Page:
why do we need some salt in our diet

Most of us eat about 3,400 milligrams of sodium a day. Downsizing our sodium intake to 1,500 milligrams daily would have
major health benefits, slashing 16 million of the nationБs 68 million cases of hypertension and saving $26 billion health care dollars, according to the Centers for Disease Control. In 2004, the Institute of Medicine (IOM) agreed, advising anyone over age 50, of African-American descent or with high blood pressure, chronic kidney disease or diabetes to limit their sodium to 1,500 milligrams.


ThatБs nearly half of all Americans. The rest of us were advised to keep our numbers below 2,300 milligrams, the amount in roughly a teaspoon of salt. Then in May of 2013, in an apparent about-face, the IOM released a report concluding that too little sodium may be equally problematic for some people, particularly those with congestive heart failure.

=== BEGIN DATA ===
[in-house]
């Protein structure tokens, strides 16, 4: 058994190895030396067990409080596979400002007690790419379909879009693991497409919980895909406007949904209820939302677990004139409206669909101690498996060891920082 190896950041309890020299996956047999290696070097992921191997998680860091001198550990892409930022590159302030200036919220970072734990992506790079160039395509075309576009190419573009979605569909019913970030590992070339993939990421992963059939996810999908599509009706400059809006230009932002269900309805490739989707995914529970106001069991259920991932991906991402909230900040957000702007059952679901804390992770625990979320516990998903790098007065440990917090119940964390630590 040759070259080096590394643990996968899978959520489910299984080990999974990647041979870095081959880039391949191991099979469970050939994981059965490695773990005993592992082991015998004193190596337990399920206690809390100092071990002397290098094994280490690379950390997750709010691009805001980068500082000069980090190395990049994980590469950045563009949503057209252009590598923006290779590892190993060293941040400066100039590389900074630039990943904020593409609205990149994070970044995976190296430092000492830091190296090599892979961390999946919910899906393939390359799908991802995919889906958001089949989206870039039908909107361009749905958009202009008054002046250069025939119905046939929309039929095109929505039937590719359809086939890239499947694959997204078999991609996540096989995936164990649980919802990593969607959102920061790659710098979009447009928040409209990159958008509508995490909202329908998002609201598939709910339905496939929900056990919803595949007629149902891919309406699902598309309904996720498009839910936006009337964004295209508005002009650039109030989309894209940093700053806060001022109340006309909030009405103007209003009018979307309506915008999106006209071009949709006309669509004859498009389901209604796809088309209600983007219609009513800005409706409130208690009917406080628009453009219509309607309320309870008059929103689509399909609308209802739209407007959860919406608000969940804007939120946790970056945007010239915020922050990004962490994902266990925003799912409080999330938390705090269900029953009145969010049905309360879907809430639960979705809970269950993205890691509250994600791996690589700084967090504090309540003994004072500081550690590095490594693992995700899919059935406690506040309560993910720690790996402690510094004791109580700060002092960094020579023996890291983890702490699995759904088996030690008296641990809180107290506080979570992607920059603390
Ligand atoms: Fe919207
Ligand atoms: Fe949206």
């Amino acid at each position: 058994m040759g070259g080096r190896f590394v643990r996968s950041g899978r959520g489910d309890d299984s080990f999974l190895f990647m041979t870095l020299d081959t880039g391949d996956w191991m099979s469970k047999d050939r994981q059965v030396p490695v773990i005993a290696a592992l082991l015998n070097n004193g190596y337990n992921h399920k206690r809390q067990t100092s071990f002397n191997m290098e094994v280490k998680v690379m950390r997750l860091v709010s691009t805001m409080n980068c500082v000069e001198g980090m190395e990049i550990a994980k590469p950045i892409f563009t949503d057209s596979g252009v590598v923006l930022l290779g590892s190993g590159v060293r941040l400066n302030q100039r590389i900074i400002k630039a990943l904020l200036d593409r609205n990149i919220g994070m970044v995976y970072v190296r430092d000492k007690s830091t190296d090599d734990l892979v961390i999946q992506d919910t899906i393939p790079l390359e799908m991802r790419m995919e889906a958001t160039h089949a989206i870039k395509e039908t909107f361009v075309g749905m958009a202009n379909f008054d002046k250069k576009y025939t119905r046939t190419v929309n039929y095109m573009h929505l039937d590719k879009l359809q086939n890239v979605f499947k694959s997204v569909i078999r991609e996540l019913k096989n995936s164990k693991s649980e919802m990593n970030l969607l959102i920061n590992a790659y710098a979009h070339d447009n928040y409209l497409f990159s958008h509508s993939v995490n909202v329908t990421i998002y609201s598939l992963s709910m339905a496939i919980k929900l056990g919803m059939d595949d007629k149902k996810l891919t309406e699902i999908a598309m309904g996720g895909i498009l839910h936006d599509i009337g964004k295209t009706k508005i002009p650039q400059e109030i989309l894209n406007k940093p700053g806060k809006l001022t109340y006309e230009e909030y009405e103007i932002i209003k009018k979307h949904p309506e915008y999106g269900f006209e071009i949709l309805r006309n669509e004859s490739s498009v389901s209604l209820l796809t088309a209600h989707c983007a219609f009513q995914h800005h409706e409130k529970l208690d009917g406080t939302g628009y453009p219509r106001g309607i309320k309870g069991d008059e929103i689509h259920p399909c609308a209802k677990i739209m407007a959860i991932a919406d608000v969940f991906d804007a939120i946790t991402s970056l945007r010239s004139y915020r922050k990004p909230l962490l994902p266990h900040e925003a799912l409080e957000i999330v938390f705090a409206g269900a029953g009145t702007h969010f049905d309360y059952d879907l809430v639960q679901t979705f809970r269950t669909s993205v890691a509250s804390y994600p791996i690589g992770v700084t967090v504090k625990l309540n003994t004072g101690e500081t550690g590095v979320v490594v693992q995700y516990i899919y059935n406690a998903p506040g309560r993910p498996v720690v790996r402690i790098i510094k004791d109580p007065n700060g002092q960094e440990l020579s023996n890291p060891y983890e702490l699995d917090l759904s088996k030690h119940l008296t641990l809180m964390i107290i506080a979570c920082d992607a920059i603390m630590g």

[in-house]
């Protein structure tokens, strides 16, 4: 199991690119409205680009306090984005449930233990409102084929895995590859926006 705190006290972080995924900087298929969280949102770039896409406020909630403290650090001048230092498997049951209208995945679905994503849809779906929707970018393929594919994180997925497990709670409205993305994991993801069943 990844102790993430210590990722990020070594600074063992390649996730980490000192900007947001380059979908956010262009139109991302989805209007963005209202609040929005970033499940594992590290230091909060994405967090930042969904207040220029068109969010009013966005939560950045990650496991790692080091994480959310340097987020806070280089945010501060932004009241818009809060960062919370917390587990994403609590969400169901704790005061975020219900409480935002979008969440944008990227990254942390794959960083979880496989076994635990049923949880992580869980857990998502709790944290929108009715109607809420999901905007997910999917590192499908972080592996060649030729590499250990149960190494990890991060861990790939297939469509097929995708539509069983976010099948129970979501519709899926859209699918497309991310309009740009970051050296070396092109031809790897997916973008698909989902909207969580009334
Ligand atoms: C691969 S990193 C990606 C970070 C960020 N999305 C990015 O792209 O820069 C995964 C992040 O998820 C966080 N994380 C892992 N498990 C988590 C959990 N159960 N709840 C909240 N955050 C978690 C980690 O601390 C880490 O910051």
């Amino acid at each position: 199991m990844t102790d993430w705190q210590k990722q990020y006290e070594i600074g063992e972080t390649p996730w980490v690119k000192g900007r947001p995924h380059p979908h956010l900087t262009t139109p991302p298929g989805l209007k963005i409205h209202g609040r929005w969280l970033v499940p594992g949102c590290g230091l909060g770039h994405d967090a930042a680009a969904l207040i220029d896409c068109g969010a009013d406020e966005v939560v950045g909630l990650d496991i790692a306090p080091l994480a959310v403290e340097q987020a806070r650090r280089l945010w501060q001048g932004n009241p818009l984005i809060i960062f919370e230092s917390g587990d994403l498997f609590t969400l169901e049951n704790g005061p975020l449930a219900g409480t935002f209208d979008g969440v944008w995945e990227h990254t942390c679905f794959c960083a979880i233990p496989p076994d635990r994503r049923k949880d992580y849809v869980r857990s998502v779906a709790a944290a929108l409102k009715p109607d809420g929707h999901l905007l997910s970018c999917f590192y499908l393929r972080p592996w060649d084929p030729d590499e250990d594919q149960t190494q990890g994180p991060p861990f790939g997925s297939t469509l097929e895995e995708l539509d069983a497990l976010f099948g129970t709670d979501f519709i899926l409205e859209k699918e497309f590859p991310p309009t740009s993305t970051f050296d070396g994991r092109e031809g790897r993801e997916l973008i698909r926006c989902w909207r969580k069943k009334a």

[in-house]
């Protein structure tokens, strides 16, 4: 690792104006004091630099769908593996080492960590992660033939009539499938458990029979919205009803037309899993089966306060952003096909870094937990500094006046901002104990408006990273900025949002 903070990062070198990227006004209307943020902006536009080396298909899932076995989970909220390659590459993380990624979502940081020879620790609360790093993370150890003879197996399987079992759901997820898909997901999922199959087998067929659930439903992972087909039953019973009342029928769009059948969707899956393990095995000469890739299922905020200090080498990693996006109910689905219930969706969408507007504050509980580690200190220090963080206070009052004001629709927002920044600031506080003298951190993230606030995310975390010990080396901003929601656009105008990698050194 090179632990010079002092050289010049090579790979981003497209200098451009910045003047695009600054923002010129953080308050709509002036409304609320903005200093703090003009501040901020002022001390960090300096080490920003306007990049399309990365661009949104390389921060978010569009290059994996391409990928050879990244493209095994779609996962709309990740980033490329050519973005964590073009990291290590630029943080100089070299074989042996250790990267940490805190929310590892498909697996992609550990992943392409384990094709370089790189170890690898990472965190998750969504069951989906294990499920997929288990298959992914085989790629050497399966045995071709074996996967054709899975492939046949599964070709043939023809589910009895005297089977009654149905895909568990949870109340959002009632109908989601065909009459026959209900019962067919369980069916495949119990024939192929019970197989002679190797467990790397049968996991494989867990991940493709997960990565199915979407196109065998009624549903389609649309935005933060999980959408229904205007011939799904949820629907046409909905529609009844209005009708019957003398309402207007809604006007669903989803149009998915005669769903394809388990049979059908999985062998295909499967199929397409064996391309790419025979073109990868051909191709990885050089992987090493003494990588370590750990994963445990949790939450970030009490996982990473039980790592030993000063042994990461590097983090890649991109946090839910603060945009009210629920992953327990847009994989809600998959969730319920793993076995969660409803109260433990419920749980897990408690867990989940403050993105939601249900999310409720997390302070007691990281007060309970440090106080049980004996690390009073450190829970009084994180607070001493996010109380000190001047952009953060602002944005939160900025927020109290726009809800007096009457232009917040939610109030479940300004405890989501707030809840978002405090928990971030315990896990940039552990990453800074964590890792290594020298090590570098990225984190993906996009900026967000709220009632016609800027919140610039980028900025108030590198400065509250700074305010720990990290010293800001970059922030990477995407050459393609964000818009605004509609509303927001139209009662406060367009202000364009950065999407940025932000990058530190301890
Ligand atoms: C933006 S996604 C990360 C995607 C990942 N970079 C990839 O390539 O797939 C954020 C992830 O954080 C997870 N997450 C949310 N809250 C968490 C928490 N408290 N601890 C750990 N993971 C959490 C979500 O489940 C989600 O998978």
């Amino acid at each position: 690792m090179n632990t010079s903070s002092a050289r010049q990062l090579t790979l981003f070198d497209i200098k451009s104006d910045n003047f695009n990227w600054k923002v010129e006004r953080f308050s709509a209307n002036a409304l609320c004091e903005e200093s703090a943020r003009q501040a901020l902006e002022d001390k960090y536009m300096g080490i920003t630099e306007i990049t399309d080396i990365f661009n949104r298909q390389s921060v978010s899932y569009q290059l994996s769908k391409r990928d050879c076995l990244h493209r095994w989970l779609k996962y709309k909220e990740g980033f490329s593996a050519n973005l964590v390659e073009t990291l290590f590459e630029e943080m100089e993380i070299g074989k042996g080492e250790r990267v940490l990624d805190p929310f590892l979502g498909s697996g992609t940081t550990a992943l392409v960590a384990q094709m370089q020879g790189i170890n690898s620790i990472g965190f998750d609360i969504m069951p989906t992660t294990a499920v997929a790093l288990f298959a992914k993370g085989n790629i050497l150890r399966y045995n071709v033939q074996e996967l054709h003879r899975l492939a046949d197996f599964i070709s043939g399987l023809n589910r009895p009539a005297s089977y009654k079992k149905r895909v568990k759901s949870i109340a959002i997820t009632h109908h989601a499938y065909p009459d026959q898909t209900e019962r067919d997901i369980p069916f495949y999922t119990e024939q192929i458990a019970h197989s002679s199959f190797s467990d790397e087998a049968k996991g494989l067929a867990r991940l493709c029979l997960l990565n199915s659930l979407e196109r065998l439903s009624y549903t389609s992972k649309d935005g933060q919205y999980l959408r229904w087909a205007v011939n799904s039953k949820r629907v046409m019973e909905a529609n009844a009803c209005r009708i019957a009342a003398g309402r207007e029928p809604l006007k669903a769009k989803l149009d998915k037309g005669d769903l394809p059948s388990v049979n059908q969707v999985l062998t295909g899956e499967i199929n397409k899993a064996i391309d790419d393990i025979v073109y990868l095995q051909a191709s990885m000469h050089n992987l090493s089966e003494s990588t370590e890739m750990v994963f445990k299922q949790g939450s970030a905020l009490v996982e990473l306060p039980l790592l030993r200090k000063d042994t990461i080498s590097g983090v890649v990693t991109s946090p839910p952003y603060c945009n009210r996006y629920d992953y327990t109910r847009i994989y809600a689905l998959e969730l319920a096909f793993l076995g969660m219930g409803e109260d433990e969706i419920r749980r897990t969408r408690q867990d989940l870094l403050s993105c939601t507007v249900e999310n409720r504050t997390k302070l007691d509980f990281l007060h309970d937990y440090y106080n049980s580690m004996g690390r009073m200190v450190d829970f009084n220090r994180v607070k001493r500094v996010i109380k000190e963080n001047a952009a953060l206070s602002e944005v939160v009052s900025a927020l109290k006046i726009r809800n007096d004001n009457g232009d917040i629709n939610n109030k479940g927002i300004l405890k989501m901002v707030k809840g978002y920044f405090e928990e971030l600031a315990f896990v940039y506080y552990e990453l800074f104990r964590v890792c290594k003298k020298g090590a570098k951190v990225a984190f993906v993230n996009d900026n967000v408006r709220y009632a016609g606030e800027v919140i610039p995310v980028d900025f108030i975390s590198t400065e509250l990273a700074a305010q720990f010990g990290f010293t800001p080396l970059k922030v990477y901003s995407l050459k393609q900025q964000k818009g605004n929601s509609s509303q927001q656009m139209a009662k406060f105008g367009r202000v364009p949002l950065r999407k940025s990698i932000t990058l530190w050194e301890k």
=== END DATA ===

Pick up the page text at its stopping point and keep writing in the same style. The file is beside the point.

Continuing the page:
Even more startling, it announced there was no solid evidence that people with diabetes, kidney disease or cardiovascular disease would benefit from the previous 1,500-milligram cap and instead stated that 2,300 milligrams would be more appropriate. However, if you read the reportБs fine print youБll find that the IOM admits that the data used to make the updated 2013 recommendations contains gaps in its methodology.


WhatБs more, shortly after its announcement, one of the main studies that the IOM report relied on was retracted by the journal Heart, leaving us more confused than ever. Processed foods are the first place to start when you want to seriously cut back on sodium intake, which is on average 3,400 mg per day for Americans, according to MayoClinic. com. You have no need for adding salt during cooking or while eating.


Reading the labels of processed foods will help you cut back on sodium. Foods labeled as low-sodium contain less than 140 mg per serving; foods that say they contain no sodium have less than 5 mg. Reduced-sodium foods must contain at least 25 percent less sodium than the referenced item. Reduced-sodium soups, for example, contain at least 25 percent less sodium than the same type of regular soup.

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